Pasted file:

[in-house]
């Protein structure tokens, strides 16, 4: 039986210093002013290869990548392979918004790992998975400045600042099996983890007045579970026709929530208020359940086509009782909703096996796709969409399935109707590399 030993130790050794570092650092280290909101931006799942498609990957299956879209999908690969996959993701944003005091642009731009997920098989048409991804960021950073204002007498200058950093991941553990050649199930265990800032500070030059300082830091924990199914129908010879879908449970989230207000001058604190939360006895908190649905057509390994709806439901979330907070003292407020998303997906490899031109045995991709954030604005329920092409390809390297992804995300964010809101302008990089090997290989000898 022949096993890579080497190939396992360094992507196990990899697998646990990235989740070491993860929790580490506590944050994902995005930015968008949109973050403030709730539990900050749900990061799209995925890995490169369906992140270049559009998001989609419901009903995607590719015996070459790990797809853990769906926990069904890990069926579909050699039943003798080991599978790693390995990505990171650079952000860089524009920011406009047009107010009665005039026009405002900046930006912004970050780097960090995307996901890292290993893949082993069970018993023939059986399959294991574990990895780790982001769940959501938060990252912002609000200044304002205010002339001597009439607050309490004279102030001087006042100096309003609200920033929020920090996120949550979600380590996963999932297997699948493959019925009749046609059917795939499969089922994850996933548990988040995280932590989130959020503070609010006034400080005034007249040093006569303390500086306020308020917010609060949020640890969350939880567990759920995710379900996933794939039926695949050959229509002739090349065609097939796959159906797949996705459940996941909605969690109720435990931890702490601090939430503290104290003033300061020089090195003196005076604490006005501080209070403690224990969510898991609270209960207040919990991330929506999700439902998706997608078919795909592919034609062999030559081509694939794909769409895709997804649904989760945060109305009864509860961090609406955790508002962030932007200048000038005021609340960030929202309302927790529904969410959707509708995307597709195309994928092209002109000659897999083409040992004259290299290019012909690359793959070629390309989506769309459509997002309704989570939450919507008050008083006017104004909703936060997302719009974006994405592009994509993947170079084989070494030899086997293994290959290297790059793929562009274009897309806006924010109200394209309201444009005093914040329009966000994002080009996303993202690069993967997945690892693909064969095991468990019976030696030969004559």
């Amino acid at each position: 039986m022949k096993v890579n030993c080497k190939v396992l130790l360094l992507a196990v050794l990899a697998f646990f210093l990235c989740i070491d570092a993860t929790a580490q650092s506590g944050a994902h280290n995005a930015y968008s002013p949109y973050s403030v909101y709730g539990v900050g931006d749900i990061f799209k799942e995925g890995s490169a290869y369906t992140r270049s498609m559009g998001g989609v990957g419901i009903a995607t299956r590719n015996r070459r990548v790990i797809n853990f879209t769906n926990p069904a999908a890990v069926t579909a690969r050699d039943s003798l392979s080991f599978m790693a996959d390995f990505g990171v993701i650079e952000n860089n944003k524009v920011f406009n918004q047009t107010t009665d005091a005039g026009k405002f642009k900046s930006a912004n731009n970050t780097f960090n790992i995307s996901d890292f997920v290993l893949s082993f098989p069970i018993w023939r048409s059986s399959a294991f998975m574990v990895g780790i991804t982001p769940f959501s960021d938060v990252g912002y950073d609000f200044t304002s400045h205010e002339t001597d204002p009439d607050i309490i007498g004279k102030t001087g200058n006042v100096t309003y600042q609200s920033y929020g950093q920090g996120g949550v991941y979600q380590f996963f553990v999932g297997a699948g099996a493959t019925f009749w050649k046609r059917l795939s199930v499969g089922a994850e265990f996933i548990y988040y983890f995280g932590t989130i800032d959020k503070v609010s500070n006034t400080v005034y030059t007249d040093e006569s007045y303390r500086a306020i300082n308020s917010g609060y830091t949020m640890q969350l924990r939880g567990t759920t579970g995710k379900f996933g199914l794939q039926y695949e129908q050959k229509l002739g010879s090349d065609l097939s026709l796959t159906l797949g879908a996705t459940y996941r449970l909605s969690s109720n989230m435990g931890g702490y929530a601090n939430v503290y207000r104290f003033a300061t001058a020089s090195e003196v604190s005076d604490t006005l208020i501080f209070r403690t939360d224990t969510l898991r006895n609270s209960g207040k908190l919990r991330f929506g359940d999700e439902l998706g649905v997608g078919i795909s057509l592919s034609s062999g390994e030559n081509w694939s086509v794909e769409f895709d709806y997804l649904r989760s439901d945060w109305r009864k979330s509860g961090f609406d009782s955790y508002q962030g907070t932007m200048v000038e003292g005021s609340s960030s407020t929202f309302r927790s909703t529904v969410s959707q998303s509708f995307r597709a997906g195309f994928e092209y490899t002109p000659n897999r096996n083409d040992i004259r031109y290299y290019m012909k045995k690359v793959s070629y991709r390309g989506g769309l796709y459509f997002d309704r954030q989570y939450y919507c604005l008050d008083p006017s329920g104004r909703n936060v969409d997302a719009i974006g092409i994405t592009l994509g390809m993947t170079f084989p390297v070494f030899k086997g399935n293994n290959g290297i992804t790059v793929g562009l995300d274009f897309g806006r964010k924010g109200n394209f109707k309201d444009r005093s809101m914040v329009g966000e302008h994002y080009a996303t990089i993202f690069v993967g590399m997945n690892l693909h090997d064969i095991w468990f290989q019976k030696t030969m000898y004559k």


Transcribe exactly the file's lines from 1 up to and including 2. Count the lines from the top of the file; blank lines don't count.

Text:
[in-house]
């Protein structure tokens, strides 16, 4: 039986210093002013290869990548392979918004790992998975400045600042099996983890007045579970026709929530208020359940086509009782909703096996796709969409399935109707590399 030993130790050794570092650092280290909101931006799942498609990957299956879209999908690969996959993701944003005091642009731009997920098989048409991804960021950073204002007498200058950093991941553990050649199930265990800032500070030059300082830091924990199914129908010879879908449970989230207000001058604190939360006895908190649905057509390994709806439901979330907070003292407020998303997906490899031109045995991709954030604005329920092409390809390297992804995300964010809101302008990089090997290989000898 022949096993890579080497190939396992360094992507196990990899697998646990990235989740070491993860929790580490506590944050994902995005930015968008949109973050403030709730539990900050749900990061799209995925890995490169369906992140270049559009998001989609419901009903995607590719015996070459790990797809853990769906926990069904890990069926579909050699039943003798080991599978790693390995990505990171650079952000860089524009920011406009047009107010009665005039026009405002900046930006912004970050780097960090995307996901890292290993893949082993069970018993023939059986399959294991574990990895780790982001769940959501938060990252912002609000200044304002205010002339001597009439607050309490004279102030001087006042100096309003609200920033929020920090996120949550979600380590996963999932297997699948493959019925009749046609059917795939499969089922994850996933548990988040995280932590989130959020503070609010006034400080005034007249040093006569303390500086306020308020917010609060949020640890969350939880567990759920995710379900996933794939039926695949050959229509002739090349065609097939796959159906797949996705459940996941909605969690109720435990931890702490601090939430503290104290003033300061020089090195003196005076604490006005501080209070403690224990969510898991609270209960207040919990991330929506999700439902998706997608078919795909592919034609062999030559081509694939794909769409895709997804649904989760945060109305009864509860961090609406955790508002962030932007200048000038005021609340960030929202309302927790529904969410959707509708995307597709195309994928092209002109000659897999083409040992004259290299290019012909690359793959070629390309989506769309459509997002309704989570939450919507008050008083006017104004909703936060997302719009974006994405592009994509993947170079084989070494030899086997293994290959290297790059793929562009274009897309806006924010109200394209309201444009005093914040329009966000994002080009996303993202690069993967997945690892693909064969095991468990019976030696030969004559």